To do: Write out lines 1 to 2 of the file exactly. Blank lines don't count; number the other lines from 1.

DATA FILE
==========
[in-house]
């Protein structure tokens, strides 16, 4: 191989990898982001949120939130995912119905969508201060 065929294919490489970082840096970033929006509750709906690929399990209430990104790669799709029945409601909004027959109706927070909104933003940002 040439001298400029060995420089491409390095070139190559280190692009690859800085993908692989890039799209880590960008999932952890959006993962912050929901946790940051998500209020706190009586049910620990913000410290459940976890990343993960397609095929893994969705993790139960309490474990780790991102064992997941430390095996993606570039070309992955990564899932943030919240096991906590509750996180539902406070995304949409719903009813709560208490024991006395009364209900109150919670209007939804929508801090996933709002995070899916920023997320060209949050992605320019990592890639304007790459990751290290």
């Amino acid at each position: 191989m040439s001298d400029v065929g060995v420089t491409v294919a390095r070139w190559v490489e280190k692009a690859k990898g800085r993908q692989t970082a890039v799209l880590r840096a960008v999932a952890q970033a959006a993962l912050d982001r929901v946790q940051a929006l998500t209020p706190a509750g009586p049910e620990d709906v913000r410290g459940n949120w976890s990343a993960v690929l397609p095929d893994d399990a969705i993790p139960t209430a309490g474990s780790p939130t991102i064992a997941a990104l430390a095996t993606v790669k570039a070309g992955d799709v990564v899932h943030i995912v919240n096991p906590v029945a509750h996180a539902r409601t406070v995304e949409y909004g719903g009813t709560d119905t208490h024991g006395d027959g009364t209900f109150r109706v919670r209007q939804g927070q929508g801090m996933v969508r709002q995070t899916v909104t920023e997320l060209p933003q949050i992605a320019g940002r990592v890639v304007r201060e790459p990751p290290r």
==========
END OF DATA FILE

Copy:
[in-house]
């Protein structure tokens, strides 16, 4: 191989990898982001949120939130995912119905969508201060 065929294919490489970082840096970033929006509750709906690929399990209430990104790669799709029945409601909004027959109706927070909104933003940002 040439001298400029060995420089491409390095070139190559280190692009690859800085993908692989890039799209880590960008999932952890959006993962912050929901946790940051998500209020706190009586049910620990913000410290459940976890990343993960397609095929893994969705993790139960309490474990780790991102064992997941430390095996993606570039070309992955990564899932943030919240096991906590509750996180539902406070995304949409719903009813709560208490024991006395009364209900109150919670209007939804929508801090996933709002995070899916920023997320060209949050992605320019990592890639304007790459990751290290």